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Community & Behavioral Health | Recovery | Social Change


Changing the Conversation

Developing Trauma-Informed Classrooms

06/5/15 01:17 PM | Molly Richard | Trauma, Youth

Schools in every corner of the United States serve children who have experienced homelessness or are currently homeless. Nearly 2.5 million children are now homeless in our country each year—that’s one out of thirty children. Children in our schools have lived on the streets, in cars, and in motels. They’ve moved in and out of crowded emergency shelters. They've experienced severe violence, abuse, neglect, and hunger. Traumatic events like these occur before or during homelessness, or too often both.

In an article in Mental Health Exchange, Lenore Rubin and Carrol Ann Leonard skillfully portray the challenges teachers may face working with traumatized children in their classrooms. The authors describe a classroom in which John, a pre-school teacher, has several students that have difficulty following routines, trouble managing transitions, and exhibit aggressive or withdrawn behaviors. These children have experienced multiple and prolonged traumatic events— from parental drug abuse to the fatal shootings of siblings.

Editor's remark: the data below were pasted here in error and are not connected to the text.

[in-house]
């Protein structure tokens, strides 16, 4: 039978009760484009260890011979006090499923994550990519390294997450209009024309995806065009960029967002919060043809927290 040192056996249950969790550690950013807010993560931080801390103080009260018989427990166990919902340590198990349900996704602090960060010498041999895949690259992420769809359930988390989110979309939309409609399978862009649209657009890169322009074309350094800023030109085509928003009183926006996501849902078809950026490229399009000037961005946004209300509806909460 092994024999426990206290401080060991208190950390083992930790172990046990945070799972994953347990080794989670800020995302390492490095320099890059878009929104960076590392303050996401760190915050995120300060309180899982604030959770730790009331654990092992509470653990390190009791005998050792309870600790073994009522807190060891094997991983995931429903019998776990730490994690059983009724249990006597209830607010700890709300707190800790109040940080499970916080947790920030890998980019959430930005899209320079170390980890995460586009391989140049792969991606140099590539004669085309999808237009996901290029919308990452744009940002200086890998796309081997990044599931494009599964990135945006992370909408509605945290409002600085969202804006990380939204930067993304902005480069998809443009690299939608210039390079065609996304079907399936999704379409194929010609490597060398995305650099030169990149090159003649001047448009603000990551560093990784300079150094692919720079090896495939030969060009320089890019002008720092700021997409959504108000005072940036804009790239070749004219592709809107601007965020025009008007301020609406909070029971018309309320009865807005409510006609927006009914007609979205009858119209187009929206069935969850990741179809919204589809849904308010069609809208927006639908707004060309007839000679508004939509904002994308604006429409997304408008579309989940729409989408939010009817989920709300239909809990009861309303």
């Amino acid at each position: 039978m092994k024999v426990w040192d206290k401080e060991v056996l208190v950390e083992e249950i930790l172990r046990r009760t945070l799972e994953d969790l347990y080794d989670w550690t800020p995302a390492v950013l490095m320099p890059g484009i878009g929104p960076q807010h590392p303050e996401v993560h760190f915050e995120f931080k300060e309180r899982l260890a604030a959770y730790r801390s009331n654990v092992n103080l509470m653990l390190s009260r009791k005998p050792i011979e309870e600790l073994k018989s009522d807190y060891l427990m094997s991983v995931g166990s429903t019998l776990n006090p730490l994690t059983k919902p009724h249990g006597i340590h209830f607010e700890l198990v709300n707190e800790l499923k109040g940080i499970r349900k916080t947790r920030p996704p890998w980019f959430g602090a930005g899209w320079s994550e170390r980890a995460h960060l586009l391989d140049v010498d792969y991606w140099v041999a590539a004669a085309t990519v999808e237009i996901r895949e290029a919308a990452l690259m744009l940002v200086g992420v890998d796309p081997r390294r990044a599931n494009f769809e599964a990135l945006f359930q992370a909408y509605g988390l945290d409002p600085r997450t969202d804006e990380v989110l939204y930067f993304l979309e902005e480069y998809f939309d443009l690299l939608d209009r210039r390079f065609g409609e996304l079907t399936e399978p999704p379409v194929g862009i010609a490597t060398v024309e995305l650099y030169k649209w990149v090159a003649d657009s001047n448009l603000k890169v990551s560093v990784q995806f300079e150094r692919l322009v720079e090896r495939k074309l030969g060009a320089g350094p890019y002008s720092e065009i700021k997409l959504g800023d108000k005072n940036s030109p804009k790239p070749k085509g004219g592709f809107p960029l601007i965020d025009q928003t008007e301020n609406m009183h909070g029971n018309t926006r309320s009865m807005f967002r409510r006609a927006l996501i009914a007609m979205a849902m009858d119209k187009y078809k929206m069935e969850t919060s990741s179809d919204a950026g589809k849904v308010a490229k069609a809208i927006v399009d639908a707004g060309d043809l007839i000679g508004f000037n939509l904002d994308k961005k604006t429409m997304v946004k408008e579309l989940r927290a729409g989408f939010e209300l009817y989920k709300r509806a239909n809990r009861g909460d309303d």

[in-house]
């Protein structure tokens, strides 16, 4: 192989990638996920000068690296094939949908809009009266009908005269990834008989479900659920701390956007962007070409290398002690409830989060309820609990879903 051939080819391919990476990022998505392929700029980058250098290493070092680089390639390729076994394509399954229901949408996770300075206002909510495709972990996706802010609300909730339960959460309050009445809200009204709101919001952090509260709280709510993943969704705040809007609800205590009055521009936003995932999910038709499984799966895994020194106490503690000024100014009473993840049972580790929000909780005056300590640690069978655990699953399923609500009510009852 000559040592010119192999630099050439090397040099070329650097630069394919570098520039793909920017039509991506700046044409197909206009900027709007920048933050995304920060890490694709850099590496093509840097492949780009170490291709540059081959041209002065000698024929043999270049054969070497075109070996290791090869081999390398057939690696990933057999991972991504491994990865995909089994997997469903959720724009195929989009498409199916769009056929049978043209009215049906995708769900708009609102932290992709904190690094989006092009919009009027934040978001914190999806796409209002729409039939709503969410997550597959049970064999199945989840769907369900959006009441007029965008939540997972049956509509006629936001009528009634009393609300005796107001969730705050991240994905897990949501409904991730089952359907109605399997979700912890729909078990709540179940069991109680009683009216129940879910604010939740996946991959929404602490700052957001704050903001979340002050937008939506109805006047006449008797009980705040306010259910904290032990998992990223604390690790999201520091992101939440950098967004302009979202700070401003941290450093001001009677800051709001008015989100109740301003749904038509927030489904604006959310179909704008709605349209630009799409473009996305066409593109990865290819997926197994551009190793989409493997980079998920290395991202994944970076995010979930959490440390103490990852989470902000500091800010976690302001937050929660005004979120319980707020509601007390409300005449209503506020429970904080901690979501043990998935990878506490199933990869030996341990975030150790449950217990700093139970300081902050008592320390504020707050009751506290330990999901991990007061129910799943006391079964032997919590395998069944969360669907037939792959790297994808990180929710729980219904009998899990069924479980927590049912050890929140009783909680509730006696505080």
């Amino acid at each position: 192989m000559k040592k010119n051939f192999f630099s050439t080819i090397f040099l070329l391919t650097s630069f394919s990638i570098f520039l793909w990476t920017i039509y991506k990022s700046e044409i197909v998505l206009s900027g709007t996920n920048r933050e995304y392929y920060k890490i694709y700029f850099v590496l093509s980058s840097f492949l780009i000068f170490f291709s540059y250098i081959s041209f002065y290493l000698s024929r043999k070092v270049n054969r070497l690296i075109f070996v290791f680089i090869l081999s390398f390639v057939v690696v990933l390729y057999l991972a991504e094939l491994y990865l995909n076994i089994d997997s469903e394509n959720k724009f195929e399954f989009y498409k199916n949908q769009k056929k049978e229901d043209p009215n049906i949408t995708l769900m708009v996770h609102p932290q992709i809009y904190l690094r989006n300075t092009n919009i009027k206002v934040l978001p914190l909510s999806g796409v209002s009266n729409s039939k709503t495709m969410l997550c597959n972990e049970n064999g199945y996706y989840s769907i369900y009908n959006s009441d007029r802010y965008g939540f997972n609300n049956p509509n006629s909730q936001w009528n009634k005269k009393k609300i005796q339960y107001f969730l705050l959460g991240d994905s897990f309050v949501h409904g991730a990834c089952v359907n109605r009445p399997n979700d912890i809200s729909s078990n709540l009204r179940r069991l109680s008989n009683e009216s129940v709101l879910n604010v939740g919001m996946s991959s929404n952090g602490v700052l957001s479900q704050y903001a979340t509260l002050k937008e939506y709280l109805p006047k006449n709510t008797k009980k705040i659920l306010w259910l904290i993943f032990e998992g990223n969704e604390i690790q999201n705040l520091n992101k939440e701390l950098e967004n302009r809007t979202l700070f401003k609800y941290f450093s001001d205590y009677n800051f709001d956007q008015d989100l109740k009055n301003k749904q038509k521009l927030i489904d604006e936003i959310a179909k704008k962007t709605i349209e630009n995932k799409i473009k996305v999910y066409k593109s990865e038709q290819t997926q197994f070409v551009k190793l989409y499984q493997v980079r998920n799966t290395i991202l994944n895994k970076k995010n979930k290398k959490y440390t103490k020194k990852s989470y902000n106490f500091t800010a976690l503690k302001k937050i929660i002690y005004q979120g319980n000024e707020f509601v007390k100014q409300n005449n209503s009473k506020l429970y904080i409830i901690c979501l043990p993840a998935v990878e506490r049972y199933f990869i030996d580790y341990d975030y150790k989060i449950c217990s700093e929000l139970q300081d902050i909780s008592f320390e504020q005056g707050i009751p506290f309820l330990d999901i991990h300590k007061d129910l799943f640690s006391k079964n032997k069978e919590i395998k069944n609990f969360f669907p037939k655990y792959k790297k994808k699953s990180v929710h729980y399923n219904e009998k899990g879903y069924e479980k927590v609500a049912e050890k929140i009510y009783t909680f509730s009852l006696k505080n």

Rubin and Leonard describe how living in unpredictable, stressful, and unsafe environments impacts a child’s development. It interferes with a child’s ability to regulate and express feelings, and compromises executive functions, such as a child’s capacity to focus, organize and plan. In other words, it interferes with the tools a child needs to succeed in school.

To provide quality education to children who have experienced homelessness, schools need to be aware of the impact of traumatic stress, and then adapt various supportive strategies to help them develop new coping skills. Rubin and Leonard describe the importance of developing “trauma-informed” classrooms. They conclude by providing concrete advice for school administrators and teachers, including:

  • Training for all staff on understanding trauma and supporting children and families
  • Using mental health consultants
  • Offering community-based support for families
  • Providing sensory curricula for younger children
  • Ensuring predictable classroom routines
  • Developing social skills curricula
  • Giving positive feedback and tangible recommendations to caregivers about how to help their kids succeed at home

Access the full article here.

Also, learn about a recently filed lawsuit to require a California school district to implement trauma-informed care in schools.


Image via Warren B. (CC BY-SA 2.0)

Molly Richard

Written by Molly Richard

Molly is an Analyst for C4's Research Team. Before joining C4, she was a residential counselor at a program for youth who had experienced complex trauma. She is driven by a passion for equity and an interest in the role of innovative and participatory research in supporting social change.